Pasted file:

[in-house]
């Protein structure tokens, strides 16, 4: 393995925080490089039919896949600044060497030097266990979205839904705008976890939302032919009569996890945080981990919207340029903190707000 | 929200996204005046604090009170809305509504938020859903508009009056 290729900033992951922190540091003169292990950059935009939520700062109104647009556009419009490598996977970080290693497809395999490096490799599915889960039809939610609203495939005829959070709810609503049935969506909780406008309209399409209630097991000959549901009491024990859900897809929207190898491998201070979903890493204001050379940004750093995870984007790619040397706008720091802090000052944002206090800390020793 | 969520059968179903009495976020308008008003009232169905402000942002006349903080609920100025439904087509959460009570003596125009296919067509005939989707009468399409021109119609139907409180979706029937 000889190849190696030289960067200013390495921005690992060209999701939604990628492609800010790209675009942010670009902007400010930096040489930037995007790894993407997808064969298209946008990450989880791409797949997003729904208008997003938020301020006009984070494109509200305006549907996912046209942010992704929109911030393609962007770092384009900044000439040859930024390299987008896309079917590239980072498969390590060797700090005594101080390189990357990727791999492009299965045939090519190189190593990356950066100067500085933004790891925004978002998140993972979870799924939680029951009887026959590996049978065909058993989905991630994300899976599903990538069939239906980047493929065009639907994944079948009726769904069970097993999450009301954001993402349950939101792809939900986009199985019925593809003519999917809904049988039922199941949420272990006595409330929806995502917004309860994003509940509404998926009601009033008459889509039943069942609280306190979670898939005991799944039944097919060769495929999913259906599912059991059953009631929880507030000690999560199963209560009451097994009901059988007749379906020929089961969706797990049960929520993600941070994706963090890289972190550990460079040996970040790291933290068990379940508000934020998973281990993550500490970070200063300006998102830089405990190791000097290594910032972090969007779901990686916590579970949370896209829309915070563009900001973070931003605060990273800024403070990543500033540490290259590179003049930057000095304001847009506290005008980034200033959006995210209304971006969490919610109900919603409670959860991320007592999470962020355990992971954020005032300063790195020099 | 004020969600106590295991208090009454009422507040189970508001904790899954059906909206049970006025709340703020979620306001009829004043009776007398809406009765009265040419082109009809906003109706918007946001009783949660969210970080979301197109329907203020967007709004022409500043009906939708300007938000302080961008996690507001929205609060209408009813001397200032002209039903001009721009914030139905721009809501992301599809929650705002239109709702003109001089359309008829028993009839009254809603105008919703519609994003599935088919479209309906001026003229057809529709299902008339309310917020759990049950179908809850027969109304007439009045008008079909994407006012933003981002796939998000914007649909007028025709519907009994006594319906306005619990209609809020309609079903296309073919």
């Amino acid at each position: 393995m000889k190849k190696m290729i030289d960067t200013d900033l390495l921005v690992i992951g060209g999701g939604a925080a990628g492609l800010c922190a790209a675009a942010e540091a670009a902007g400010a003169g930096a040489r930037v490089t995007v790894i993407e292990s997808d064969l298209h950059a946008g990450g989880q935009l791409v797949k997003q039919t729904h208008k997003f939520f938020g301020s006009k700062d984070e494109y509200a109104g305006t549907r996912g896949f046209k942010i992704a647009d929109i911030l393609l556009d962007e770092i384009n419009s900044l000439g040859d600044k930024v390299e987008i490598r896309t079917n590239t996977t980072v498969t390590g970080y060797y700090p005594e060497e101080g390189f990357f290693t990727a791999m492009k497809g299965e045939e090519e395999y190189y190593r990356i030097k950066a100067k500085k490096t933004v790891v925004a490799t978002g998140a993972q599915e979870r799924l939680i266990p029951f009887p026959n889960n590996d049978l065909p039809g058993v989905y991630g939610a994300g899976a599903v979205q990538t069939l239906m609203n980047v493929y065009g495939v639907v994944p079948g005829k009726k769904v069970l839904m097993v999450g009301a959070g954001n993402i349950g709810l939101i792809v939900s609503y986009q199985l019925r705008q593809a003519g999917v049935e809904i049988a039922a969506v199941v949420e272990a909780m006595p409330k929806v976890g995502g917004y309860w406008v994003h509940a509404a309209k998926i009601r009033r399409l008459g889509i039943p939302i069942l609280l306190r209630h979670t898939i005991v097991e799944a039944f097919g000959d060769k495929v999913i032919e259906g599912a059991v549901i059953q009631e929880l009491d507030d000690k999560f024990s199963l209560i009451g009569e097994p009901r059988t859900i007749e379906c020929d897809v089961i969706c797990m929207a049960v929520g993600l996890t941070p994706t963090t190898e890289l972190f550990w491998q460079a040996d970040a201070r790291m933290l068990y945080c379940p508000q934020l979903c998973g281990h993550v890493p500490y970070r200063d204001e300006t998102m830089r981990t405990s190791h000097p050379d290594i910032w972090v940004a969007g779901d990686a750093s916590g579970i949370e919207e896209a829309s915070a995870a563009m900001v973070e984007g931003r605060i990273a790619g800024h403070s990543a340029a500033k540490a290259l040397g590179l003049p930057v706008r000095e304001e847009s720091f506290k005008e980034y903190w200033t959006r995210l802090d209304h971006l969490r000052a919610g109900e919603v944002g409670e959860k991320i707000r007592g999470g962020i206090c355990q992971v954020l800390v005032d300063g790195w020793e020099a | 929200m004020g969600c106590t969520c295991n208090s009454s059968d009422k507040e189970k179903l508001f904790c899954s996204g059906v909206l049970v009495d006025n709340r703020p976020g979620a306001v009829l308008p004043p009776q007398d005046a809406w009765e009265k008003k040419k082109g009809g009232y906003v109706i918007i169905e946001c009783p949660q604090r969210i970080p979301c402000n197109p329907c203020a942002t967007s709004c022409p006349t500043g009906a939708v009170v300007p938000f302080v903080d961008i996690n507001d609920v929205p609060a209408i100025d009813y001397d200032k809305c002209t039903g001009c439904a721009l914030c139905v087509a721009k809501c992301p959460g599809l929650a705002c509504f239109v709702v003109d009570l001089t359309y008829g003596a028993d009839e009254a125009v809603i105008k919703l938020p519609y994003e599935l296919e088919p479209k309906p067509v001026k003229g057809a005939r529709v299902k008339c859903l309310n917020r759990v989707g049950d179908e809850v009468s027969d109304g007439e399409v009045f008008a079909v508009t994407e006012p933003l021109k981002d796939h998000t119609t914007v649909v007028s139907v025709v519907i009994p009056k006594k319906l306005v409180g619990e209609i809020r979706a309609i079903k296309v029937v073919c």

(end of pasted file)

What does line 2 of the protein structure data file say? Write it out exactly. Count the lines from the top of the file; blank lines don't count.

């Protein structure tokens, strides 16, 4: 393995925080490089039919896949600044060497030097266990979205839904705008976890939302032919009569996890945080981990919207340029903190707000 | 929200996204005046604090009170809305509504938020859903508009009056 290729900033992951922190540091003169292990950059935009939520700062109104647009556009419009490598996977970080290693497809395999490096490799599915889960039809939610609203495939005829959070709810609503049935969506909780406008309209399409209630097991000959549901009491024990859900897809929207190898491998201070979903890493204001050379940004750093995870984007790619040397706008720091802090000052944002206090800390020793 | 969520059968179903009495976020308008008003009232169905402000942002006349903080609920100025439904087509959460009570003596125009296919067509005939989707009468399409021109119609139907409180979706029937 000889190849190696030289960067200013390495921005690992060209999701939604990628492609800010790209675009942010670009902007400010930096040489930037995007790894993407997808064969298209946008990450989880791409797949997003729904208008997003938020301020006009984070494109509200305006549907996912046209942010992704929109911030393609962007770092384009900044000439040859930024390299987008896309079917590239980072498969390590060797700090005594101080390189990357990727791999492009299965045939090519190189190593990356950066100067500085933004790891925004978002998140993972979870799924939680029951009887026959590996049978065909058993989905991630994300899976599903990538069939239906980047493929065009639907994944079948009726769904069970097993999450009301954001993402349950939101792809939900986009199985019925593809003519999917809904049988039922199941949420272990006595409330929806995502917004309860994003509940509404998926009601009033008459889509039943069942609280306190979670898939005991799944039944097919060769495929999913259906599912059991059953009631929880507030000690999560199963209560009451097994009901059988007749379906020929089961969706797990049960929520993600941070994706963090890289972190550990460079040996970040790291933290068990379940508000934020998973281990993550500490970070200063300006998102830089405990190791000097290594910032972090969007779901990686916590579970949370896209829309915070563009900001973070931003605060990273800024403070990543500033540490290259590179003049930057000095304001847009506290005008980034200033959006995210209304971006969490919610109900919603409670959860991320007592999470962020355990992971954020005032300063790195020099 | 004020969600106590295991208090009454009422507040189970508001904790899954059906909206049970006025709340703020979620306001009829004043009776007398809406009765009265040419082109009809906003109706918007946001009783949660969210970080979301197109329907203020967007709004022409500043009906939708300007938000302080961008996690507001929205609060209408009813001397200032002209039903001009721009914030139905721009809501992301599809929650705002239109709702003109001089359309008829028993009839009254809603105008919703519609994003599935088919479209309906001026003229057809529709299902008339309310917020759990049950179908809850027969109304007439009045008008079909994407006012933003981002796939998000914007649909007028025709519907009994006594319906306005619990209609809020309609079903296309073919």